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In an essay published for The Atlantic on July 4, Romney renewed his criticism of the former president’s concerns about the country’s future.
The play is broadly conceived as a critique of both the political left and the right. “The left thinks the right is to blame for ignoring climate change and the attacks on our political system,” writes Romney. “The right sees the left as the problem because they ignore illegal immigration and the national debt.” He adds that “wishful thinking is happening across the political spectrum.”
But he later makes it clear that one set of concerns is worse than the other. In what is probably the essay’s most quoted sentence, Romney writes that “a return of Donald Trump would feed the disease and make it likely to be incurable.”
What struck me about this framework — that Trump’s re-election completely jeopardizes the health of the country — is how it overlaps with what happened in last month’s primary in the state Romney represents. Trump has been vicious in lashing out at those he believes have wronged him, including lawmakers who voted to set up the House of Representatives to investigate the January 6, 2021 attack on the Capitol. Yet two Republican lawmakers from Utah who did so, Rep. John Curtis and Blake D. Moore, easily won re-election.
Trump backed Sen. Mike Lee’s (R-Utah) re-election bid, which will advance to the general election. (Unlike Romney, Lee worked to support Trump’s efforts to topple Biden’s victory in 2020.) There he will be running not against a Democrat but against an independent: Evan McMullin, who received a fifth of Utah’s presidential vote in 2016 – almost one vote for every two that Trump got.
It’s a reminder that not only is Romney skeptical of Trump, but so are many Utahns.
In 2000 and 2004, Utah had the largest lead for Republican presidential candidates of any state. That fell in 2008 — not coincidentally, when Romney’s bid for the Republican nomination fell short — but bounced back in 2012 when he was leading the ticket. Utah voted more than 50 points more Republicans than the national rim this year.
Then came the Trump era. In 2016, Utah voted just about 20 points more Republican than the national majority, below the average for Republican-voting states. In 2020, she voted just above the Republican average.
What happened? It’s certainly complicated, but a significant part of the skepticism seen in the state stems from religion.
Utah has a high percentage of residents who are members of The Church of Jesus Christ of Latter-day Saints (the name the Church prefers to “Mormon”). Of the 10 counties with the highest density of adherents to the religion, nine are in Utah, according to PRRI’s 2020 Religion Census. (The 10th is in Idaho.)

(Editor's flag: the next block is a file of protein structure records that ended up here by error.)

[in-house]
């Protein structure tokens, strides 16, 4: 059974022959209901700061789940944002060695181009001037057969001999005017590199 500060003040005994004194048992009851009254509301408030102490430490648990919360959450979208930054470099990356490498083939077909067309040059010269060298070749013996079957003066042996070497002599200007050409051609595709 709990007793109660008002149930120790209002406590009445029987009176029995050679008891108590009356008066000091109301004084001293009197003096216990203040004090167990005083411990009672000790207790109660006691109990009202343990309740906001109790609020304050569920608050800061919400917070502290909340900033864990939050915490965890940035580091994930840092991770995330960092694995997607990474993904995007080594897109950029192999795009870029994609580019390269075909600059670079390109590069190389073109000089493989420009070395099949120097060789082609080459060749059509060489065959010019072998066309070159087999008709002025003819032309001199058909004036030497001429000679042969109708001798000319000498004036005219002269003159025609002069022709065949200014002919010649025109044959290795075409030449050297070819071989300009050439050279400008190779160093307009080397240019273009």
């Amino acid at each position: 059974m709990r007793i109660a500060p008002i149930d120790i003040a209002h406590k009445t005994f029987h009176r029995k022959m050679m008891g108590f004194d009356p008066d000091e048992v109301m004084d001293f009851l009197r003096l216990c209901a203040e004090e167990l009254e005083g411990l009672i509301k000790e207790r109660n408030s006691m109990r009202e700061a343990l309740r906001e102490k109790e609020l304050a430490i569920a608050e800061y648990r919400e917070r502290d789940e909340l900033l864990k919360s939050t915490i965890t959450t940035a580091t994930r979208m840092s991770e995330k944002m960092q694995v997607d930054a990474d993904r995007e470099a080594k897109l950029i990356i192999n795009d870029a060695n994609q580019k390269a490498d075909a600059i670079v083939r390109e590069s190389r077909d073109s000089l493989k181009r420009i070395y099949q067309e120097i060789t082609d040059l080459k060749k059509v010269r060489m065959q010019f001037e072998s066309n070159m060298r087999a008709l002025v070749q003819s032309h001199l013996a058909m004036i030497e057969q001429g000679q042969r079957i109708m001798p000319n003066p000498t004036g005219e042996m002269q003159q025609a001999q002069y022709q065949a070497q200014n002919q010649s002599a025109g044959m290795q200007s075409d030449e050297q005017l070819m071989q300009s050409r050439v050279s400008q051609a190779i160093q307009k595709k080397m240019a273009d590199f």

From 2000 to 2012, these 10 counties voted Republican by larger majorities than the 10 counties with the highest percentage of white Evangelical Protestants. But that changed in 2016. Those 10 districts still vote more Republican than Republican districts overall, including the 2020 surge. But as the most evangelical districts shifted dramatically to the right in 2016, the most LDS districts shifted left again .
In 2016, BuzzFeed’s McKay Coppins examined why Mormons were skeptical of Trump. There were the expected reasons: his propensity for swearing, his, uh, complicated romantic history. But there is also the history of the Church itself.
“The Church of Jesus Christ of Latter-day Saints is nonpartisan and campaign neutral. However, it is not neutral on religious freedom,” the church said in a statement in response to Trump’s call for a ban on Muslim immigration to the United States. After all, the LDS Church has been the target of violent discrimination for decades, a history that lingers.
During his presidency, Trump and his allies worked to develop better relationships with LDS voters, including sending Donald Trump Jr. to Utah so many times that some prominent Republicans “got the impression he wanted to convert,” as Coppins put it in 2020 reported. Maybe he made ideas. But it’s also true that after McMullin gobbled up 21 percent of the vote in 2016, Biden outperformed Hillary Clinton by about 10 points in 2020, and Trump finished just 12 points better than four years earlier.
After speaking out against Trump’s possible return to power in his new Atlantic essay, Romney slammed congressional leaders for not showing “backbone” in difficult political moments. He’s also dismayed at how DC often “demonstrates the maxim that good men need do nothing for evil to thrive.”
It’s a reminder that one of those who chose to see Trump the other way is Republican Party leader Ronna McDaniel. Speaking to Politico in 2020, she expressed confidence that “Mormons are especially starting to look [Trump] as a different kind of candidate than he had in 2016 because he has a record now.” After Trump’s loss, she did little to thwart his efforts to retain his position.
However, McDaniel could be speaking about how LDS voters view Trump: She is a member of the church. And she might feel a little more than others of Mitt Romney’s criticism of weak leaders: she’s his niece.
https://www.washingtonpost.com/politics/2022/07/05/utah-remains-beating-heart-gop-trump-skepticism/?utm_source=rss&utm_medium=referral&utm_campaign=wp_politics Utah remains the beating heart of GOP Trump skepticism